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FCC Chairman Julius Genachowski  (Source: LA Times)
Funding redirection could bring high-speed access to new areas of the country

The Universal Services Fund (USF) was an initiative put in place by former U.S. President Bill Clinton's Federal Communication Commission in 1997.  The USF takes a large cut out of consumer phone bills -- approximately 15 percent out of a long-distance bill, for example -- and redirects that money to funding landline telephone service to low-income rural areas, and providing broadband at public institutions.

Over time the usefulness of landline phones has faded, but the FCC continues to pour money into that aspect of the effort.  In his bid to beef up our nation's broadband, U.S. President Barack Obama's appointed FCC Chairman, Julius Genachowski, is looking to scrap that funding and redirect it to promoting broadband in rural areas.

He proposed the change during a speech [PDF] at the Information Technology and Innovation Foundation.  He stated:

In the 21st century, high-speed Internet, not telephone, is our essential communications platform, and Americans are using wired and wireless networks to access it. But while the world has changed around it, USF -- in too many ways -- has stood still, and even moved backwards.

Currently the landline fund eats up $4.3B USD a year, while the broadband fund only gets a chunk of the remaining money.  Chairman Genachowski suggests a gradual fadeout of the telephone funding, transitioning that money to a new broadband deployment and support fund designed to push broadband into rural areas.

The new fund, formally titled the Connect America Fund, would aim to cover 24 million Americans with broadband.  Chairman Genachoski complains that the USF is becoming outdated and needs the changes.  He states, "The fund pays almost $2,000 per month -- more than $20,000 a year -- for some households to have phone service. And in many places, the existing system funds four or more phone companies to serve the same area."

The speech came with the filing of a "Notice For Proposed Rule-Making" (NFPRM).  This is the FCC's way of giving the public chance to comment.

Wireless service providers like Verizon and rural broadband providers have expressed enthusiasm about the shift.  Thus far rural landline operators have kept quiet, but they're unlikely to appreciate the measure.



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By Mathos on 2/9/2011 10:00:37 AM , Rating: 2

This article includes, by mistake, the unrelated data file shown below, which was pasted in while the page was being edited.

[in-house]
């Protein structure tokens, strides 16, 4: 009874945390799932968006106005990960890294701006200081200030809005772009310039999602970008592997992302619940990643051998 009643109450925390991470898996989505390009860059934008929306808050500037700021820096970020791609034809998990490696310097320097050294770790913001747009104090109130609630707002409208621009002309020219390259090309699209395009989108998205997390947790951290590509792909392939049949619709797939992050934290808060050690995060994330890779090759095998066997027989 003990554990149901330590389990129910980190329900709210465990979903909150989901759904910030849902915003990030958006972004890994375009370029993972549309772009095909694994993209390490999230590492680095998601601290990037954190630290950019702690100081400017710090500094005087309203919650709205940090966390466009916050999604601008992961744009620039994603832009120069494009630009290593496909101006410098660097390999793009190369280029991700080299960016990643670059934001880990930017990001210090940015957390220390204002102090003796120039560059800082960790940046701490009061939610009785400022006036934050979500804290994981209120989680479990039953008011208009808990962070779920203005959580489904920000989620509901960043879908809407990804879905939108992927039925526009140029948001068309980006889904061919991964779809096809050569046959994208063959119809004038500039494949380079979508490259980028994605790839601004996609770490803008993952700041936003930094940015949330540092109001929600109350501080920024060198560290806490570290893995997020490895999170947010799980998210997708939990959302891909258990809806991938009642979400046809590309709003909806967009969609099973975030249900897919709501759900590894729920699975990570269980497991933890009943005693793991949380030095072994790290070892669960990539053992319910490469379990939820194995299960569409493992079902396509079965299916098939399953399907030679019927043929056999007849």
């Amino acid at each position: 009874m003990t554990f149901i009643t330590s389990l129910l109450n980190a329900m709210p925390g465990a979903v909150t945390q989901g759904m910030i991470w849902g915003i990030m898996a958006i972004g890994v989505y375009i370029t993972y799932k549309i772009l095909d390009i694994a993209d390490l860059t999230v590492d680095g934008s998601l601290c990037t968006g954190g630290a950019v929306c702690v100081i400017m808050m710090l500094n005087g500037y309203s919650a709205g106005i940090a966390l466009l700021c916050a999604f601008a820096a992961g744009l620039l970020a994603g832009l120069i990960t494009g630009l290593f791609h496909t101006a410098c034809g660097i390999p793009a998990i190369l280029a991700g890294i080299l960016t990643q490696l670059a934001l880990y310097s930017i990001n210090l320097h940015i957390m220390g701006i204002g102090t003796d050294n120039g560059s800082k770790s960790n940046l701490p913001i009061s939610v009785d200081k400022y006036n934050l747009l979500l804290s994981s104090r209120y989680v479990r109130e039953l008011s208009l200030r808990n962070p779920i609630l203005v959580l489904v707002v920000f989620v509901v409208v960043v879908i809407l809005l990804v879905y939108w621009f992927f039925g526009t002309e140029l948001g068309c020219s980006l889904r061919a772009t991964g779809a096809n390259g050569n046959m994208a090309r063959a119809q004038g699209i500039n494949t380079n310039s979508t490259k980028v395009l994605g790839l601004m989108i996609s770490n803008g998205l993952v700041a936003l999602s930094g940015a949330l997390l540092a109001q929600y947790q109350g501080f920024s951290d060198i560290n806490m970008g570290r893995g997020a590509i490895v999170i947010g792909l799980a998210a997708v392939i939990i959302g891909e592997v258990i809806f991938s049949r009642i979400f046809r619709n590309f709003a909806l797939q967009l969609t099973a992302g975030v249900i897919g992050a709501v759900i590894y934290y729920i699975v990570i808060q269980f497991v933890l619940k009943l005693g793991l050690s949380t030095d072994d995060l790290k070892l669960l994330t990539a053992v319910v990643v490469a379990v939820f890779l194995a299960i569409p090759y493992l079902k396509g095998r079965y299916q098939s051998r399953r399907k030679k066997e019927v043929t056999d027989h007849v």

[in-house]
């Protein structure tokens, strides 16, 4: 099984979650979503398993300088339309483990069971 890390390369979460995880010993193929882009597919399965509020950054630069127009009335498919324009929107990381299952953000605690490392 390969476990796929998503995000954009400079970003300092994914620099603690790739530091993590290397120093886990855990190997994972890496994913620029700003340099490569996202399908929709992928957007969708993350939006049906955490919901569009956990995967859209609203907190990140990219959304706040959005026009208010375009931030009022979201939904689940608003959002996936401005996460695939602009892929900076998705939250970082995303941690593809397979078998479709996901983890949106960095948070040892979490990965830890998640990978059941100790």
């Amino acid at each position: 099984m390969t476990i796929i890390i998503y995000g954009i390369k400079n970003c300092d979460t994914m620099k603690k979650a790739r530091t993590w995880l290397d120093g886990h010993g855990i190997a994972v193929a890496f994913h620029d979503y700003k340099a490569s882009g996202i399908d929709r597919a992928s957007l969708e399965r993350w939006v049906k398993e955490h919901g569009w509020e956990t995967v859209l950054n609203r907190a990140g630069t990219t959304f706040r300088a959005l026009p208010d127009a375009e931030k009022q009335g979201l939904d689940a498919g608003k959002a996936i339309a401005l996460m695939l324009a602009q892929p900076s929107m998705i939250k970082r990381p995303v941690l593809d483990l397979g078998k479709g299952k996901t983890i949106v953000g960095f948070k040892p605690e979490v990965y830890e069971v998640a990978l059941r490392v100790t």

If only I could ever read a post about the government trying to do something without someone bringing entitlement into it in the comments.

Since Water and electricity aren't a right, then lets cut off all public water to those who live in cities, as well as, if they want electricity they have to pay for lines to be run to their homes. If they want water, they can pay to have a personal well drilled, or go to the local water well and wait in line. Let's forget about the increase in disease and parasite spreading that would happen from lack of running water for health and sanitation purposes. Granted this wouldn't be a problem out in rural area's since most people who live in those area's have paid to have water wells drilled, and pay the utilities to provide electricity to operate the pumps on those wells.

I've lived out in the country myself, currently do, and I've also lived in town or in cities before. I've known quite a few farmers, in fact there are even a few in the family. Do they absolutely need basic broadband as a right, no. But if they at least had the option to get access to dependable broadband, would they? Yes. It can be a very invaluable tool for doing business, keeping track of crop yields, keeping up info about new crop demands, or types of seed, cooperating with other nearby farmers to determine which crops to grow without stepping on each others feet, etc.

The problem isn't that people think its their right, since none of the people I know feel that way. It's the fact that the option simply isn't available in the first place. And the only reason it's not available is due to Greedy Telcoms/cable companies not wanting to invest in the infrastructure to make it possible. Which means either the local, state, or federal government is forced to step in to make it happen. We've seen what happens almost every time the local government tries to set up a local broadband service. They end up getting sued by the telco/cable companies for doing so, or those same companies try and push legislation through on a state or higher level to keep it from happening.




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